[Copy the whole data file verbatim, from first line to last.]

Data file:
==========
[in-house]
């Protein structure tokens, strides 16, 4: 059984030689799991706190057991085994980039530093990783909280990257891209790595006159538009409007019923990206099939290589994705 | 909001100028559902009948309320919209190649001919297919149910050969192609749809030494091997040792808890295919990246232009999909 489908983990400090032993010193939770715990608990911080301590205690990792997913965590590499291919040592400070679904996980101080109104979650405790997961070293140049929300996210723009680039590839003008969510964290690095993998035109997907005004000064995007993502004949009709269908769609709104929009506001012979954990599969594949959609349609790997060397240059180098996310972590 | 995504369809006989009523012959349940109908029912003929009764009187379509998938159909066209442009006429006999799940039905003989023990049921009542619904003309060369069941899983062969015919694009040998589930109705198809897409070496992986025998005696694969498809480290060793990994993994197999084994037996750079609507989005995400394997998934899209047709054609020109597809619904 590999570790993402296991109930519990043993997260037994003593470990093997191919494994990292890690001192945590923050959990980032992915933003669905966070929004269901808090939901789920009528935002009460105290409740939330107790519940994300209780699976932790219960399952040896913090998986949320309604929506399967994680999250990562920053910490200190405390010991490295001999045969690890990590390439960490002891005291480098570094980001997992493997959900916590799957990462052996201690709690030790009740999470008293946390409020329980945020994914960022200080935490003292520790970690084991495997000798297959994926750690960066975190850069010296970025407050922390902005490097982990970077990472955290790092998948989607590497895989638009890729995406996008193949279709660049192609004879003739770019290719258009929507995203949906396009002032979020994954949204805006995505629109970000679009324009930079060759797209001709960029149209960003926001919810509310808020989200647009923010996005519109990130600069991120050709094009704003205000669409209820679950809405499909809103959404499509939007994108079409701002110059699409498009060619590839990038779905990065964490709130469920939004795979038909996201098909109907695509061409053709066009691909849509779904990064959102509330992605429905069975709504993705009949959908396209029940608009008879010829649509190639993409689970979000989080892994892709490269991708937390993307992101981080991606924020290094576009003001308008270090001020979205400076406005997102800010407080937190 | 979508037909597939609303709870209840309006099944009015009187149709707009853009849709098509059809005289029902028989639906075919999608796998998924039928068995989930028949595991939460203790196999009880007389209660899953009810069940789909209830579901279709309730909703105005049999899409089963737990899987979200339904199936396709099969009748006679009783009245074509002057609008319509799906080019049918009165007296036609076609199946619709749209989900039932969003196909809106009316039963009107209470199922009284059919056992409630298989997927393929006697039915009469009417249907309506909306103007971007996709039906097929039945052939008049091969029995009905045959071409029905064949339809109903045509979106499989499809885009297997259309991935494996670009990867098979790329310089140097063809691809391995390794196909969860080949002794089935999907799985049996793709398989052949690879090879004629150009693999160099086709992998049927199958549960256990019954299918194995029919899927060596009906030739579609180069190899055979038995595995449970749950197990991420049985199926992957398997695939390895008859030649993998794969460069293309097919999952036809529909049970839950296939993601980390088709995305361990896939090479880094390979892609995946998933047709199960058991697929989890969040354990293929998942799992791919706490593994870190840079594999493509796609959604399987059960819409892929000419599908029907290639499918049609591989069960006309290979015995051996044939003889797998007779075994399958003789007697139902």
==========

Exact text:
[in-house]
């Protein structure tokens, strides 16, 4: 059984030689799991706190057991085994980039530093990783909280990257891209790595006159538009409007019923990206099939290589994705 | 909001100028559902009948309320919209190649001919297919149910050969192609749809030494091997040792808890295919990246232009999909 489908983990400090032993010193939770715990608990911080301590205690990792997913965590590499291919040592400070679904996980101080109104979650405790997961070293140049929300996210723009680039590839003008969510964290690095993998035109997907005004000064995007993502004949009709269908769609709104929009506001012979954990599969594949959609349609790997060397240059180098996310972590 | 995504369809006989009523012959349940109908029912003929009764009187379509998938159909066209442009006429006999799940039905003989023990049921009542619904003309060369069941899983062969015919694009040998589930109705198809897409070496992986025998005696694969498809480290060793990994993994197999084994037996750079609507989005995400394997998934899209047709054609020109597809619904 590999570790993402296991109930519990043993997260037994003593470990093997191919494994990292890690001192945590923050959990980032992915933003669905966070929004269901808090939901789920009528935002009460105290409740939330107790519940994300209780699976932790219960399952040896913090998986949320309604929506399967994680999250990562920053910490200190405390010991490295001999045969690890990590390439960490002891005291480098570094980001997992493997959900916590799957990462052996201690709690030790009740999470008293946390409020329980945020994914960022200080935490003292520790970690084991495997000798297959994926750690960066975190850069010296970025407050922390902005490097982990970077990472955290790092998948989607590497895989638009890729995406996008193949279709660049192609004879003739770019290719258009929507995203949906396009002032979020994954949204805006995505629109970000679009324009930079060759797209001709960029149209960003926001919810509310808020989200647009923010996005519109990130600069991120050709094009704003205000669409209820679950809405499909809103959404499509939007994108079409701002110059699409498009060619590839990038779905990065964490709130469920939004795979038909996201098909109907695509061409053709066009691909849509779904990064959102509330992605429905069975709504993705009949959908396209029940608009008879010829649509190639993409689970979000989080892994892709490269991708937390993307992101981080991606924020290094576009003001308008270090001020979205400076406005997102800010407080937190 | 979508037909597939609303709870209840309006099944009015009187149709707009853009849709098509059809005289029902028989639906075919999608796998998924039928068995989930028949595991939460203790196999009880007389209660899953009810069940789909209830579901279709309730909703105005049999899409089963737990899987979200339904199936396709099969009748006679009783009245074509002057609008319509799906080019049918009165007296036609076609199946619709749209989900039932969003196909809106009316039963009107209470199922009284059919056992409630298989997927393929006697039915009469009417249907309506909306103007971007996709039906097929039945052939008049091969029995009905045959071409029905064949339809109903045509979106499989499809885009297997259309991935494996670009990867098979790329310089140097063809691809391995390794196909969860080949002794089935999907799985049996793709398989052949690879090879004629150009693999160099086709992998049927199958549960256990019954299918194995029919899927060596009906030739579609180069190899055979038995595995449970749950197990991420049985199926992957398997695939390895008859030649993998794969460069293309097919999952036809529909049970839950296939993601980390088709995305361990896939090479880094390979892609995946998933047709199960058991697929989890969040354990293929998942799992791919706490593994870190840079594999493509796609959604399987059960819409892929000419599908029907290639499918049609591989069960006309290979015995051996044939003889797998007779075994399958003789007697139902």